The fate of Cyprus' main export product, Halloumi, appears uncertain as its certification as a product with Protected Designation of Origin (PDO) is being challenged.
The issue of halloumi PDO (Protected Designation of Origin) and the related agreement.
Minister of Agriculture, Rural Development and Environment Petros Xenophontos made statements related to halloumi during his visit to the 4th Halloumi and Trahana Festival that took place in Meniko.
The agreement reached by halloumi producers and the Cypriot government a year ago, which allowed the halloumi file to be approved for PDO certification in July 2022, appears to be in jeopardy again.
Τhe leading producer of dairy products of Cyprus Charalambides Christis exhibited its products. Charalambides Christis export 40% of the halloumi they produce annually to 35 different countries.
Cypriot halloumi be included in the list of products that can be exported to Australia duty-free.
The Court of Justice of the European Union ruled again against the appeal of Cyprus regarding the products imitating the certified PDO halloumi, effectively vindicating the imitators of the product from Bulgaria and Sweden.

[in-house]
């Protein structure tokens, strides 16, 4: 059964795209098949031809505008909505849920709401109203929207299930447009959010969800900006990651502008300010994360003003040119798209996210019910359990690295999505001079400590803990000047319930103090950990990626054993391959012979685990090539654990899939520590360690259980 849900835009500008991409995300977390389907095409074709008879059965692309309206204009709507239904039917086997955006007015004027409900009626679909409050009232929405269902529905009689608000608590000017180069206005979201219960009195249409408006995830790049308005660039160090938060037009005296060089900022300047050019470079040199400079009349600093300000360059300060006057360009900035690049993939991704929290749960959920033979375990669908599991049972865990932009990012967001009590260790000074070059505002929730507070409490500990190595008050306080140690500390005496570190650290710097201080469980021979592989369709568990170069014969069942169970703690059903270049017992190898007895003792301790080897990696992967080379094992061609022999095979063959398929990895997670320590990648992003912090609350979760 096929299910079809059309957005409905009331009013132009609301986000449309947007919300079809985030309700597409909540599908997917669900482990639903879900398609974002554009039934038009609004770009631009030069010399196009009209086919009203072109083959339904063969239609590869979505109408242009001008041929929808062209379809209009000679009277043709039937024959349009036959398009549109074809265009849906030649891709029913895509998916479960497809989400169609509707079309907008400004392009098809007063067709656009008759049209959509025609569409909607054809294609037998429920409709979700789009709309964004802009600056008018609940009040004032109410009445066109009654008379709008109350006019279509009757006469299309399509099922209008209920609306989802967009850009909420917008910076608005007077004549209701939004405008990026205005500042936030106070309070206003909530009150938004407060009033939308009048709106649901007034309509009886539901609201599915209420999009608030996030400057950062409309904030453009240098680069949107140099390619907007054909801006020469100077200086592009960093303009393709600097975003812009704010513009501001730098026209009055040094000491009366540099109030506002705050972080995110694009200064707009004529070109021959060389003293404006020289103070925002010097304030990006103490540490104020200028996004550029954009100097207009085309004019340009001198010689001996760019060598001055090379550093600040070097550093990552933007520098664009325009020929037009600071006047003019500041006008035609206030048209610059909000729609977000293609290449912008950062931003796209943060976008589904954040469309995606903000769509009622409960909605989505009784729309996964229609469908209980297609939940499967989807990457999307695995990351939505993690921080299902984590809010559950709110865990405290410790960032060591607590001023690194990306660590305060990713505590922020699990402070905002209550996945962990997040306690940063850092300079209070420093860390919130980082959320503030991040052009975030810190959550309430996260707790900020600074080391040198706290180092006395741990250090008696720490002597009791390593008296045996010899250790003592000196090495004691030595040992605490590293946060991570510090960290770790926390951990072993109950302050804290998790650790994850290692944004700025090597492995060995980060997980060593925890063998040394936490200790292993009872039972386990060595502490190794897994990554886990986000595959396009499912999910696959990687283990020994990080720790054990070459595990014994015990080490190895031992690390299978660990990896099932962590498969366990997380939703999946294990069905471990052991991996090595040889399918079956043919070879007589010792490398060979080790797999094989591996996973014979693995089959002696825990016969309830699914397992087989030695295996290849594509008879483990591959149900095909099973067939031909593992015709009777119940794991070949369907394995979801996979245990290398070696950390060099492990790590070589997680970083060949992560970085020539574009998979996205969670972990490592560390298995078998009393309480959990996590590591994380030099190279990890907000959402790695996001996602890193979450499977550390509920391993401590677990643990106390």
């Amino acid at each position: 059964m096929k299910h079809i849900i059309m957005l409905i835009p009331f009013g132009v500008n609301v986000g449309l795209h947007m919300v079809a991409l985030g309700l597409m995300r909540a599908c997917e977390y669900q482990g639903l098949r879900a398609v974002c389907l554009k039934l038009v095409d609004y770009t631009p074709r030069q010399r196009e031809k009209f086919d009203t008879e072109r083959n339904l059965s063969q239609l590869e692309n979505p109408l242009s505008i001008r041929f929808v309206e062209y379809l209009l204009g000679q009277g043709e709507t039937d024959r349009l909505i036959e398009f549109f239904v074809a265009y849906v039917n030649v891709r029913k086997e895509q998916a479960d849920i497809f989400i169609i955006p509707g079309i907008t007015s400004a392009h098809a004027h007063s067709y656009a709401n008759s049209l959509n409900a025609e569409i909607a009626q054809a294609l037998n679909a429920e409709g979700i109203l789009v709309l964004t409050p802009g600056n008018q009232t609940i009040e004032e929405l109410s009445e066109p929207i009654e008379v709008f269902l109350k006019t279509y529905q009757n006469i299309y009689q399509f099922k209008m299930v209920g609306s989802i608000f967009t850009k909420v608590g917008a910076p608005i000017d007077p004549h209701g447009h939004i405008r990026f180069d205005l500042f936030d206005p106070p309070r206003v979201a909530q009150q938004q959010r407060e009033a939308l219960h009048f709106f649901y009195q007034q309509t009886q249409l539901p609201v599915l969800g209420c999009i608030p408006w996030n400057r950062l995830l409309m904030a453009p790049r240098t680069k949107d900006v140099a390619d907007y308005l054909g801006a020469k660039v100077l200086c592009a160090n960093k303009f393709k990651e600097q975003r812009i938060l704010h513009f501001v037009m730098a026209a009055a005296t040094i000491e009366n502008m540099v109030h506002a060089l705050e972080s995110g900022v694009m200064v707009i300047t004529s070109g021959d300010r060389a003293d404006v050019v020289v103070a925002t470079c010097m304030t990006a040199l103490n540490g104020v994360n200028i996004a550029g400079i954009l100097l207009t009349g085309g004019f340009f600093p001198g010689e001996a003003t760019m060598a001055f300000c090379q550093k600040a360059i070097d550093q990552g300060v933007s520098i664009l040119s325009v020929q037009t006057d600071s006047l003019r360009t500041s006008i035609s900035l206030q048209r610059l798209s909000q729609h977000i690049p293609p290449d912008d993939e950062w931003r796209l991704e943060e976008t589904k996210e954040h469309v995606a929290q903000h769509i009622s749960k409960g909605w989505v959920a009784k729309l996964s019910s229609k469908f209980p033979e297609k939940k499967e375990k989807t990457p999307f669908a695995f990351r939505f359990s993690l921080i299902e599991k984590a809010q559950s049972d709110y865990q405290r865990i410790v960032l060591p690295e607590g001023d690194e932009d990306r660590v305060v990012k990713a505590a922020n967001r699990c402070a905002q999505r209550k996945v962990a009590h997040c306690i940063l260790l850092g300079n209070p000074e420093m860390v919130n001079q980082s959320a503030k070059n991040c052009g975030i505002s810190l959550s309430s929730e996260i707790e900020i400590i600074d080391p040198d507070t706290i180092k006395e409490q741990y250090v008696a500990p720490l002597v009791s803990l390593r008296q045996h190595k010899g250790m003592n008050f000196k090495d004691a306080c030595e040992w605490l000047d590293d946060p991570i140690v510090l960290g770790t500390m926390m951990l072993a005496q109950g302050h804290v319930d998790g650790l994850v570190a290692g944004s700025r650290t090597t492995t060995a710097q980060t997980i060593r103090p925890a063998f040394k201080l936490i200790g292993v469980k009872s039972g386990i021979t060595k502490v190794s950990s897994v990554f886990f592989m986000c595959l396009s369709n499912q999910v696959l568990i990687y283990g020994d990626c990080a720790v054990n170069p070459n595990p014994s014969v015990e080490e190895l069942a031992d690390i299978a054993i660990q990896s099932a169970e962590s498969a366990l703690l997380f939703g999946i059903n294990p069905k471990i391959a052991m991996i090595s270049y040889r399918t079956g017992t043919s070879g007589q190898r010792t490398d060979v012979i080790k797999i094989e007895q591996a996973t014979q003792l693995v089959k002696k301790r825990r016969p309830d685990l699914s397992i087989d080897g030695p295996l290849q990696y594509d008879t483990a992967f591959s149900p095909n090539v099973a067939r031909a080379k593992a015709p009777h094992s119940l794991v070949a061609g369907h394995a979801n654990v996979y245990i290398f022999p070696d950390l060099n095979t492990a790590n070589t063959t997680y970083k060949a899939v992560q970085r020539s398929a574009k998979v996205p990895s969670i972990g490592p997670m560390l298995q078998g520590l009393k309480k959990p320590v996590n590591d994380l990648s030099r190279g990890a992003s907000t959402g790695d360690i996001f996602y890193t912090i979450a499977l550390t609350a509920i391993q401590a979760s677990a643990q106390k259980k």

Following the requests submitted by the Cyprus Cheesemakers’ Association, The Ministry of Agriculture introduced changes to the PDO legislative framework for halloumi.
According to a statement from the Ministry of Agriculture, the Cyprus Cheesemakers Association requested changes to the existing PDO (Protected Designation of Origin) agreement for halloumi, mainly on the production process of the cheese.
Halloumi is the most profitable export product of Cyprus and it's known to be the main export product of the island. Τhe demand for halloumi is growing globally at a spectacular rate.